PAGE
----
SHANGHAI - Amidst increasing international pressure, the infallible Chinese government has vowed to remove the blood, sweat, and tears - particularly the sweat - associated with its myriad of archaic sweatshops.
To achieve this, it has plans to regulate the relative humidity, the catalyst of excessive sweating, to a "more comfortable reading."
"When the body perspires, sweat tends to evaporate into the air," explained physicist James Zhao. "But if the humidity is too high, less evaporation takes place, creating a potential discomfort for the hard-working children."
Kim later modified the last portion of his statement to "hard-working employees," assuring that it was a "Freudian slip."
"The notion that we have any partiality towards the younger demographic is ridiculous," reassured Zhao. "As long as they have two arms and a working eye, we'll employ anyone." James Zhao has since retired from his prestigious position as dean and disappeared under mysterious circumstances.
A study released last week suggests that the unease associated with sweating only exacerbates the disappointment at hazardous work conditions, long hours, and the absence of adequate wage. Chief economic advisor Johnny Yu warns that the resulting decline in productivity is "unacceptable" as well as a "hindrance both to China's economic growth and strive for world domination."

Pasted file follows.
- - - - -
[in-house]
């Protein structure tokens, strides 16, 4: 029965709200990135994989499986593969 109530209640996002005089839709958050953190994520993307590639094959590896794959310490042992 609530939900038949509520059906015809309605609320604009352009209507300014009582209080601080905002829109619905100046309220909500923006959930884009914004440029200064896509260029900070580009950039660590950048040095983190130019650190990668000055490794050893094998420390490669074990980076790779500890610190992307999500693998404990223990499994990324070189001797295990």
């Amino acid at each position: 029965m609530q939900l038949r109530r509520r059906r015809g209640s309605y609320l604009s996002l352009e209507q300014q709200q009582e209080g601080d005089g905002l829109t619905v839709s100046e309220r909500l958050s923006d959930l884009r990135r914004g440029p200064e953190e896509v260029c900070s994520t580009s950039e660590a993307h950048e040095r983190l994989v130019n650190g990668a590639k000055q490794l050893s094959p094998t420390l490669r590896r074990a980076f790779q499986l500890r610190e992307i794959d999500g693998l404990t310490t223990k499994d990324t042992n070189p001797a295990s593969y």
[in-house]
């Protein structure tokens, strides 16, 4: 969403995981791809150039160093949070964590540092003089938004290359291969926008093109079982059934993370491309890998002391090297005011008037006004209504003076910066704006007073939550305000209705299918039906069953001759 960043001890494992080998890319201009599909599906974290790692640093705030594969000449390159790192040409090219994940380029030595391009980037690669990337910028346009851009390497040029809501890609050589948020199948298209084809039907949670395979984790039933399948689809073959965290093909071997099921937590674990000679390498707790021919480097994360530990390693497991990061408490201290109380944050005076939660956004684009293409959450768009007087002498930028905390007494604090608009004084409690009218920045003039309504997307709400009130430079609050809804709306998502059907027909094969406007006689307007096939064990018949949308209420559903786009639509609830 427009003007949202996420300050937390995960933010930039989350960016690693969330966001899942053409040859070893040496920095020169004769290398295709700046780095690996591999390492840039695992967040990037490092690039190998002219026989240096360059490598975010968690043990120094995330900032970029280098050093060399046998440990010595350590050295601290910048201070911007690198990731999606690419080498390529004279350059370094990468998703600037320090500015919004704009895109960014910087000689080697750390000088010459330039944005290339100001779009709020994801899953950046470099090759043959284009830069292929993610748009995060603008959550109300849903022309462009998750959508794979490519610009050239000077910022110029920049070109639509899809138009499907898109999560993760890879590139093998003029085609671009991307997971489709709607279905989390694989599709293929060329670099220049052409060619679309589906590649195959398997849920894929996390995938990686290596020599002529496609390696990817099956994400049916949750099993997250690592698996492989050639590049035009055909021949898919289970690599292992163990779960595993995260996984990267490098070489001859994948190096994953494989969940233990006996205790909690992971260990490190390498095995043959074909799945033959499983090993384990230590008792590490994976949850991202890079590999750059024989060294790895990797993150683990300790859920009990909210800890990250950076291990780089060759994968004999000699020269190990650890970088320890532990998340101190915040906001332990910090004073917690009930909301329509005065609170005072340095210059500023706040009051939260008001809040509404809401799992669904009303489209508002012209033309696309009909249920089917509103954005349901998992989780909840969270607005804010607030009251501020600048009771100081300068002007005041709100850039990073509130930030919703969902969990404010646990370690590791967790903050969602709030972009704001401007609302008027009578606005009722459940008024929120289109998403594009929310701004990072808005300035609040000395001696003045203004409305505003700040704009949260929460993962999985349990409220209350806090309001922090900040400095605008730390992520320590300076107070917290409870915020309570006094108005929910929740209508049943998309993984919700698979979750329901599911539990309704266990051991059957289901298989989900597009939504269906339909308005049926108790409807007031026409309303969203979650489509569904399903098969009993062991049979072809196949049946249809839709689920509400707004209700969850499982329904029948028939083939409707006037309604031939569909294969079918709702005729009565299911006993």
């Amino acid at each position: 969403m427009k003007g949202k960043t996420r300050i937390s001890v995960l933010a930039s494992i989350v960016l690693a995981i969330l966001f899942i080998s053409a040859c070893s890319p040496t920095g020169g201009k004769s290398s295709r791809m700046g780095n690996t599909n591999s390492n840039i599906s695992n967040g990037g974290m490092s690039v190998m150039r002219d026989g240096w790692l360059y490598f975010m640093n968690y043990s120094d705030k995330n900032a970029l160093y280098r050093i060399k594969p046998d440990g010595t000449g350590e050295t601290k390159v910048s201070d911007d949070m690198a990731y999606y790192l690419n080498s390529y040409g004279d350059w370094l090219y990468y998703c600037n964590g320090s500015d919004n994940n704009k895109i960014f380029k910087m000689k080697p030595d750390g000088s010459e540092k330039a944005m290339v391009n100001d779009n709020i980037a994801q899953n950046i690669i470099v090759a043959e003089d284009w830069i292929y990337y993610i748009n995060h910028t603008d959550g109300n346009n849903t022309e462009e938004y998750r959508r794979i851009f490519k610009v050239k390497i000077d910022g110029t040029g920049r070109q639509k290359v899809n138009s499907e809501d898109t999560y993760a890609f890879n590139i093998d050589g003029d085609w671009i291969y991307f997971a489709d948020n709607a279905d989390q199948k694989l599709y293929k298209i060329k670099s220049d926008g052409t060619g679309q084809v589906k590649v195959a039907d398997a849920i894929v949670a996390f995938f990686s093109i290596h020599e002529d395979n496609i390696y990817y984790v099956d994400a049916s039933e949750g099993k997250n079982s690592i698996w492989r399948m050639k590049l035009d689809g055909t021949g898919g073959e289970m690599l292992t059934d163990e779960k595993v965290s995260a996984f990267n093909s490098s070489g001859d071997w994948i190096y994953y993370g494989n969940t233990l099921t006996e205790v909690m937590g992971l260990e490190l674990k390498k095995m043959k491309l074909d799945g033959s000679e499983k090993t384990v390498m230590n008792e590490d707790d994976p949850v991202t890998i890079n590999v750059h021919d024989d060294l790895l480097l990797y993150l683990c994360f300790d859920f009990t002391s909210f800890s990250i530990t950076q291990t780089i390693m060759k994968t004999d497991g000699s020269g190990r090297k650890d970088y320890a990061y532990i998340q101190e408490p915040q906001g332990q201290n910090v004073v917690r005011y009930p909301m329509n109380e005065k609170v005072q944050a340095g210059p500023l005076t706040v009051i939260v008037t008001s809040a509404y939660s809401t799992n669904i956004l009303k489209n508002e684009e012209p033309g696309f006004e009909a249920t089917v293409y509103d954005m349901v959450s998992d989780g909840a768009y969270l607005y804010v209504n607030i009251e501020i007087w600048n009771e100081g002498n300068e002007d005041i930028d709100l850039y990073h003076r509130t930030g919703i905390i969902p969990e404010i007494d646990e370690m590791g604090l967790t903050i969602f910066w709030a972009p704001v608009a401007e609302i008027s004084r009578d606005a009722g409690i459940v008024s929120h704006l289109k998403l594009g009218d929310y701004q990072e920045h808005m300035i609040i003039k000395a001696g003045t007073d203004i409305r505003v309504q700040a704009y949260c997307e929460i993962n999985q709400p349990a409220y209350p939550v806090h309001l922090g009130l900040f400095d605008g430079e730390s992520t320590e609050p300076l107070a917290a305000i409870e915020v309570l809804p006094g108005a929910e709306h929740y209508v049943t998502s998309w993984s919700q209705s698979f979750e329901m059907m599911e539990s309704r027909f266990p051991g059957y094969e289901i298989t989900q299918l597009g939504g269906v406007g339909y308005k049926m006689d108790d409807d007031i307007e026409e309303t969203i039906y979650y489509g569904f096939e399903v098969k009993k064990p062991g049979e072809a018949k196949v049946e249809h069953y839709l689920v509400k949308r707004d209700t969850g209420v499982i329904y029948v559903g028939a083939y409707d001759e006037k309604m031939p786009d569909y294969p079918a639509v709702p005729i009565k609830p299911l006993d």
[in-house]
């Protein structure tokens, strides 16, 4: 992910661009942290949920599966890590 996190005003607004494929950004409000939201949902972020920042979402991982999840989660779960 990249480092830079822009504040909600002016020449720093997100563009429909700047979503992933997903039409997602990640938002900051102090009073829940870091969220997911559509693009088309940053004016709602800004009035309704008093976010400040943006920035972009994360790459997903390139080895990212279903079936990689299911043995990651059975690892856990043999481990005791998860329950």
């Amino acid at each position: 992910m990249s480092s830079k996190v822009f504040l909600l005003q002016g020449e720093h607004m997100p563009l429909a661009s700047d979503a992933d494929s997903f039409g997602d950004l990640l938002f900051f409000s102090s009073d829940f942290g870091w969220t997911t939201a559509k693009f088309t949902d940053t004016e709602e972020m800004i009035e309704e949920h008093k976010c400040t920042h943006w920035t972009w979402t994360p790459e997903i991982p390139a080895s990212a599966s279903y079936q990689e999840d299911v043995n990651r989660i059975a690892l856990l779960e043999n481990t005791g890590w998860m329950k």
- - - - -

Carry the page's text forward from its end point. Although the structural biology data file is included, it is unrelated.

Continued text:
"Freedom is slavery," reminded Yu.
The proposed project, which involves the counter-clockwise rotation of approximately twenty million humidistats, will take about two minutes to complete and will be sponsored entirely by the unerring Chinese government. The diminishment of remaining humidity will be achieved by the prohibition of sinks, toilet bowls, water bottles and any other sources of moisture, "just to be on the safe side."
Among the foremost supporters of the initiative are the Nike sportswear company and price-point retailer "99 Cents Only", both of which are already beginning to feel the weight of sweaty minors and their dwindling performances.
"I'm glad that the venerable Hu Jintao and his people are stepping up for this," said Eric Schiffer, CEO of Dollarama. "Stock holders have expressed incessant concern about the fate of the worthless shit on our shelves."
Various human rights groups and icons have also applauded the agreement. But while activist Jamie Xi called it a "step in the right direction," she stressed that this was only the beginning.
"The administration must work on the complete cessation of these barbaric practices." As Quan was handcuffed and loaded onto the back of a tinted sedan she added, "tell Jeffery that mommy loves him."
Nike has been asked to run a series of campaign ads to raise awareness of the proposal, invariably ending with abominable puns like "no sweat", "don't sweat it" or "we will take the 'sweat' out of 'sweatshop.'"